EWS.1 Tweed Valley
For the first time ever, the Enduro World Series opened at the same venue as the 2021 season finale – Tweed Valley, where the infamous “gate” gate took place in the Pro Stage. After five (six for Pro Women) stages of racing over the course of two days, Rude took home the win, starting the season off with 555 points. Teammate, Bex Baraona, clinched second place with 490 points – her second podium finish at this location after 2021’s first place.
The week began with the debut of the freshly minted Yeti / Shimano EP Racing Team, featuring Mick Hannah and Keegan Wright. With support from Shimano, the team was able to dial in their rigs in preparation for their first race aboard the 160e. The pair raced 13 stages at a hurried pace, leaving virtually no rest between stages. It is becoming increasingly clear that the race can be won or lost in the Power Stages. While Hannah finished top-five in each descending stage, he lost the bulk of his time in the power stages. Hannah finished 5th, and teammate Wright finished 17th.
On to the EWS. The Pro Stage was the first and only stage to be raced on Saturday, and the entire team was stoked on their results. Rude 4th, Woolley, 6th, and Bex 3rd, an excellent place for the team to springboard into Sunday’s race.
“The hardest part of the first race is not knowing how your training has paid off. After finishing the Pro Stage in fourth, I was happy with how my body was feeling, it was a confidence boost going into the second day of racing – I had a good feeling both mentally and on my bike,”- Richie Rude
With high spirits all around, the crew embarked on their first liaison to stage two, the first of five to be raced that day. Baraona was the first of three to drop and took second. Next up was Woolley, and according to Coach Jared Graves, Kasper had the pace to find his first Pro Men’s EWS podium this weekend. In a devastating turn of events, Kasper went down on Stage 2 - his injuries were serious enough that extraction was necessary. A hold on the stage turned to a red flag, canceling the second stage for the Pro Men’s field, a decision that was highly contested by a number of racers. Some claimed that the remaining athletes that had yet to drop held an unfair advantage as they did not have to race and climb to stage three, but a casual uphill pedal to Stage 3. The race promoters did what they felt they had to in order to prioritize Woolley, who would remain on track until they could safely get him off the hill – a decision that is greatly appreciated by the Yeti / FOX Race Team. After Woolley was in the hands of medical experts, the race resumed, and S3 was underway.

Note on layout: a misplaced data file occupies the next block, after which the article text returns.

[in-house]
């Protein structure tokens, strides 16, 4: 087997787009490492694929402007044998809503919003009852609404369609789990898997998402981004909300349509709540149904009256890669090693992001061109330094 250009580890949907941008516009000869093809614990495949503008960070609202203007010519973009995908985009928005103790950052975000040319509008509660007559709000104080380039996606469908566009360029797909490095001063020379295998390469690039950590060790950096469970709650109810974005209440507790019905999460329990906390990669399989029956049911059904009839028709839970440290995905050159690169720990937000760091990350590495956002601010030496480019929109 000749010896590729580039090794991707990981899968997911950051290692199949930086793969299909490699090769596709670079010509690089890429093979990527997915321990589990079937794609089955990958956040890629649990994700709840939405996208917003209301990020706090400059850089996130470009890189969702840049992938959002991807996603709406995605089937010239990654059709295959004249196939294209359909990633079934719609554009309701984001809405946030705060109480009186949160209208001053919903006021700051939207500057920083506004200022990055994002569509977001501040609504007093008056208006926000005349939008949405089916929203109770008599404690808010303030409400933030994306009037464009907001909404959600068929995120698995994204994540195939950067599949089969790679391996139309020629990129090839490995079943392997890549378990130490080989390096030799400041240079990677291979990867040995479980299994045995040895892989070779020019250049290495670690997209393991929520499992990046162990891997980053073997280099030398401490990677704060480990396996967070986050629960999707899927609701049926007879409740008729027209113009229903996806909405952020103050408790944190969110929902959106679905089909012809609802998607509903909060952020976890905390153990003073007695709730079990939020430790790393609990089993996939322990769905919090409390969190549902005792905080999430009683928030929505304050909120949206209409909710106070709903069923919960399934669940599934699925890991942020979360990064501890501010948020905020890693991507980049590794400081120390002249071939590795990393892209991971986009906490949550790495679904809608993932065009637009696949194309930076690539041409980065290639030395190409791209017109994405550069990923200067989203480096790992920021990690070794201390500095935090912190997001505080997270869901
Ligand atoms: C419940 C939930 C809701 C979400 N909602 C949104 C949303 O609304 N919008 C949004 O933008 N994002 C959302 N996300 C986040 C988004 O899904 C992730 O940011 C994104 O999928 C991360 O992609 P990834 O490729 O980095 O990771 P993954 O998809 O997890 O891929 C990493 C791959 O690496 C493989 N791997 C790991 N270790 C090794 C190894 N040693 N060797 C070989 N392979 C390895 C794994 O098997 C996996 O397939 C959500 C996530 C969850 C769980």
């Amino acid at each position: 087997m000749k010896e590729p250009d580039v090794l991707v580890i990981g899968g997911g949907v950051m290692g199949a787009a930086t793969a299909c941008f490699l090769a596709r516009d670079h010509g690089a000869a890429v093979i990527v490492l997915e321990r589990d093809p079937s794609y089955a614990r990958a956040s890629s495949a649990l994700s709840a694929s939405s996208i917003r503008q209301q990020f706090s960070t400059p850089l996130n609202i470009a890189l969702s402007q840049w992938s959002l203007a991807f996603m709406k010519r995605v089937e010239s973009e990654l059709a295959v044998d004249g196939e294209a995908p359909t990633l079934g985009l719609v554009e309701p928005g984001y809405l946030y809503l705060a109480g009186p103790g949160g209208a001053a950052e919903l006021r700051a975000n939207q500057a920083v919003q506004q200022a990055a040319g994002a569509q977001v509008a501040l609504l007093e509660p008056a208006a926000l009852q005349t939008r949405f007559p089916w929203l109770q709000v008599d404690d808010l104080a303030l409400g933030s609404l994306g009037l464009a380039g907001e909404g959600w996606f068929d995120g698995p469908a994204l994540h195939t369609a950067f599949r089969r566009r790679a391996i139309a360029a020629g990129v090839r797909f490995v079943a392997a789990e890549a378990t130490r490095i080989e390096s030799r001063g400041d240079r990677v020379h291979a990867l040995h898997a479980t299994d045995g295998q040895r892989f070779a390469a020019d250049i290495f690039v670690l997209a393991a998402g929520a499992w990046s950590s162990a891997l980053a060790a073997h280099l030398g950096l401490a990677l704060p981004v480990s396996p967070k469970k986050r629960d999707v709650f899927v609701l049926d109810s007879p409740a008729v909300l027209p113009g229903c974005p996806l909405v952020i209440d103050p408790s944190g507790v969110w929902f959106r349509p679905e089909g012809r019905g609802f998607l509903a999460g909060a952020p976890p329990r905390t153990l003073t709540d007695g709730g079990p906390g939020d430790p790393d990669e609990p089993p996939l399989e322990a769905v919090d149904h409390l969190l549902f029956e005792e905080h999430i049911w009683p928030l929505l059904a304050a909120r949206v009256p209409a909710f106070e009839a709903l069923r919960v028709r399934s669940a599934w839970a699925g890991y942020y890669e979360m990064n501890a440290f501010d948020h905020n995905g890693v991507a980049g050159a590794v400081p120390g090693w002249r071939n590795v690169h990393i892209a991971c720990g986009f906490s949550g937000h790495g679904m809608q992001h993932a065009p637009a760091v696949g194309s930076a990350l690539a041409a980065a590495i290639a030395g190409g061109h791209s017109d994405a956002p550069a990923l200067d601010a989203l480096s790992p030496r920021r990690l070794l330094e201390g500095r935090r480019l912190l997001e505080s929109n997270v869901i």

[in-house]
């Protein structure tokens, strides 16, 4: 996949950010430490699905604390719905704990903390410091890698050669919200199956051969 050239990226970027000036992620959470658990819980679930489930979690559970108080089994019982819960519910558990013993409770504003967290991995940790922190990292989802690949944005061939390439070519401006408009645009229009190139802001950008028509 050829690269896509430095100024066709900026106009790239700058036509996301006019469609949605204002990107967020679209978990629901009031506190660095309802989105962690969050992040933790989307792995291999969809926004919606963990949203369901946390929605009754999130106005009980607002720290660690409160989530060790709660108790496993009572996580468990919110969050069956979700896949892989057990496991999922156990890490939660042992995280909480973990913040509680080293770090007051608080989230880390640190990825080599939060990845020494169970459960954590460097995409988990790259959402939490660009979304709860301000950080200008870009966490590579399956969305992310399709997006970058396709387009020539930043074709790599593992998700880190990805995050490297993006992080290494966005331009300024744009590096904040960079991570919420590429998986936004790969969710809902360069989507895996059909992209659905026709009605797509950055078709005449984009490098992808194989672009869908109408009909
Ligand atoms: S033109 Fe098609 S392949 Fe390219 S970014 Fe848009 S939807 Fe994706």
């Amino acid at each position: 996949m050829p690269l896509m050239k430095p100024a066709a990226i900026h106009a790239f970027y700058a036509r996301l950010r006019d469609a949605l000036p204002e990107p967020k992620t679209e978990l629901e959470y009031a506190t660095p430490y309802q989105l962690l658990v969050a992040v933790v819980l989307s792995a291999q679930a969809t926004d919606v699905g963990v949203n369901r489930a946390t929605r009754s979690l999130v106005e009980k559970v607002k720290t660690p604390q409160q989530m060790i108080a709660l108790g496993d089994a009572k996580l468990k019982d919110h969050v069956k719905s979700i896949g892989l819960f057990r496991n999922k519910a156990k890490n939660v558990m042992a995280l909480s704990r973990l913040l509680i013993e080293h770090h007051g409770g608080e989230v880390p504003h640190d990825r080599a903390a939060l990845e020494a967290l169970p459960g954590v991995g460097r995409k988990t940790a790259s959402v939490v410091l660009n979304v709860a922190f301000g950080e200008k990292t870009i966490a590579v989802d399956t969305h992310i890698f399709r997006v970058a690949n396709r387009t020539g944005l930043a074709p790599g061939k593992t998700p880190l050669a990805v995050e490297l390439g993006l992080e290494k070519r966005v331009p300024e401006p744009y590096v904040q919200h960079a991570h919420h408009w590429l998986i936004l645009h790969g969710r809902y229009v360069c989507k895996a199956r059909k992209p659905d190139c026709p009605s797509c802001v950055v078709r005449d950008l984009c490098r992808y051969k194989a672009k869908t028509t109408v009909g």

Rude and Baraona kept the heat on throughout the remaining four stages. Rude clawed his way to the lead after Stage 4, where he won the Queen Stage and earned enough time to put him in front of Melamed. “There are a ton of tight trees, you have to mix the speed with the agility out there. Everything comes at you faster on the dry trails,” said Rude.
Baraona won Stage 3 and Stage 4, and after Stage 5 she had a 4-second deficit to first – the same position she was in last year. By this point, Baraona was just stoked to be doing so well after a tough few weeks. Bex nearly called it earlier this week after recovery from Covid a few weeks prior had taken its toll.
With the final time on the board, Rude and Baraona finished first and second on the day, with the Yeti / FOX Factory Team taking the top of the box with a 35-point lead over Rocky Mountain Race Face.
With that, the team takes to Petzen in two weeks, where Richie looks to further his lead and Bex chases down her first win of the season.
After the dust had settled and the scans were in, we now know that Kasper has a broken vertebra and scapula, and we wish him a speedy recovery.